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Updated 6:35pm - Dec 22, 2014

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From The Publisher's Desk

Music, magic and moonlight

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Keola Beamer performed Friday in Crescent City. Del Norte Triplicate / Michele Postal
It was musical. It was magical. It was, for many of us in the audience, a cheap ticket to the islands. Slack key guitar master Keola Beamer and his talented, artistic wife Moanalani, transformed a cold Crescent City night into a welcoming tropical escape.

Some fans wore aloha shirts under their parkas and heavy jackets. A couple of women in the front row came with flowers in their hair. For the occasion I chose a sleeveless Hawaiian print dress layered with a sweater and wool coat, and around my neck the rainbow-colored ribbon lei my friend Pat made for me when I visited her in Honolulu a couple of years ago.

I eavesdropped to pass the time while we waited for the concert to begin and overheard folks talking about their personal experiences of Hawaii. A woman sitting behind us lived there as a child; a couple across the aisle gushed about their recent — and first — trip there. Others recalled how many times they’ve been, and inevitably had to choose what island they liked the best. Everyone had their favorite and their own reason why.

On a cold January night, music fans were ready for some Hawaiian.
On a cold January night, music fans were ready for some Hawaiian. Del Norte Triplicate / Michele Postal
The women in the front row wearing flowers in their hair must have a deep connection to the islands because they knew all the Hawaiian lyrics to a song the Beamers encouraged everyone to sing along on. Most of us just faked it, but with huge smiles as we swayed side to side holding hands. Yes, the people in the audience — friends and strangers alike — held hands. That is aloha. That is the Hawaiian way.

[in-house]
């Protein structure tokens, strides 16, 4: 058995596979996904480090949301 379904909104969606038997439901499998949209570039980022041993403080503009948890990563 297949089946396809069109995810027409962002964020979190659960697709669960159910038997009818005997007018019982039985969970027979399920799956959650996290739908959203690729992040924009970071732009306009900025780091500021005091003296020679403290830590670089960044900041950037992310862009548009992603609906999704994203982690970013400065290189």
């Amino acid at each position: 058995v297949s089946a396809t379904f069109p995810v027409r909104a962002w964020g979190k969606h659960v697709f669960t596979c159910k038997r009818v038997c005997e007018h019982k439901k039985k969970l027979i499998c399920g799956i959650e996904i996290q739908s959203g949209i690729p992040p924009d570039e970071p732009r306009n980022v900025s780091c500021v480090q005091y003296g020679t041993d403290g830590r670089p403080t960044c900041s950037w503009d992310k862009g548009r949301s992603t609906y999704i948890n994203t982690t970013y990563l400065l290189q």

I get a little sentimental when I hear Hawaiian music. I landed in Honolulu the first time on a January evening exactly 39 years ago. I didn’t know a soul there, but had made arrangements to move in with some University of Hawaii students who needed a roommate. My mother, in her infinite wisdom, insisted I make reservations at a Waikiki hotel for my first night, worried that I might arrive late and not find my new digs in the dark.

 Eighteen months after I graduated from USF with a degree in English, I decided to start graduate school. I chose Hawaii because I was interested in learning more about Japanese culture and language in hopes of eventually teaching English in Japan. And, to be honest, after five years in San Francisco, I wanted a change of climate.

My modest motel on the west end of Waikiki was next door to a busy restaurant and bar called Pieces of Eight. They had live music and all-you-can-eat fish ’n’ chips for $2.99. I had my first meal in Hawaii there and my first taste of local music.


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